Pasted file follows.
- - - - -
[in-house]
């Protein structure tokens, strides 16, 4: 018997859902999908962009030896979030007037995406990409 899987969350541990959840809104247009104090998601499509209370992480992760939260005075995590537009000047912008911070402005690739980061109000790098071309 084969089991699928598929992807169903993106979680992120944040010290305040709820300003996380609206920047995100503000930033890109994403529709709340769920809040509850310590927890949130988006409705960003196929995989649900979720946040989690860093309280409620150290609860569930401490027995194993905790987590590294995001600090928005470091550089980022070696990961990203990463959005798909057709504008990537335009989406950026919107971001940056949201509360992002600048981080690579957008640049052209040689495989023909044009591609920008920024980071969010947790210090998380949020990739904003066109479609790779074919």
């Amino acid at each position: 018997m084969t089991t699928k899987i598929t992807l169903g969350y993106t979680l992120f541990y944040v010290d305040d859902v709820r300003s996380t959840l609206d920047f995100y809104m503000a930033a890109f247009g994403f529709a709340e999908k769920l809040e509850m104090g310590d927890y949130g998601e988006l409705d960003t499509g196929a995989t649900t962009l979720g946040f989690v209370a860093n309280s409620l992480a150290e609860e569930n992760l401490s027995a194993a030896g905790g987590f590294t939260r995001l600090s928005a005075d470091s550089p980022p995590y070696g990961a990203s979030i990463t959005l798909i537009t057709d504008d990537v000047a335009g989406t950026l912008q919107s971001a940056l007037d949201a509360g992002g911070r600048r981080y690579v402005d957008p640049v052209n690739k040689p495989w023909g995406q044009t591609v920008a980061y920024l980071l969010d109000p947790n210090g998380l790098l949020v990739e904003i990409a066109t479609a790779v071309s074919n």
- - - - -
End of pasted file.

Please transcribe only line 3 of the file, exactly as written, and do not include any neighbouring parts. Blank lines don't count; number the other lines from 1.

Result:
């Amino acid at each position: 018997m084969t089991t699928k899987i598929t992807l169903g969350y993106t979680l992120f541990y944040v010290d305040d859902v709820r300003s996380t959840l609206d920047f995100y809104m503000a930033a890109f247009g994403f529709a709340e999908k769920l809040e509850m104090g310590d927890y949130g998601e988006l409705d960003t499509g196929a995989t649900t962009l979720g946040f989690v209370a860093n309280s409620l992480a150290e609860e569930n992760l401490s027995a194993a030896g905790g987590f590294t939260r995001l600090s928005a005075d470091s550089p980022p995590y070696g990961a990203s979030i990463t959005l798909i537009t057709d504008d990537v000047a335009g989406t950026l912008q919107s971001a940056l007037d949201a509360g992002g911070r600048r981080y690579v402005d957008p640049v052209n690739k040689p495989w023909g995406q044009t591609v920008a980061y920024l980071l969010d109000p947790n210090g998380l790098l949020v990739e904003i990409a066109t479609a790779v071309s074919n």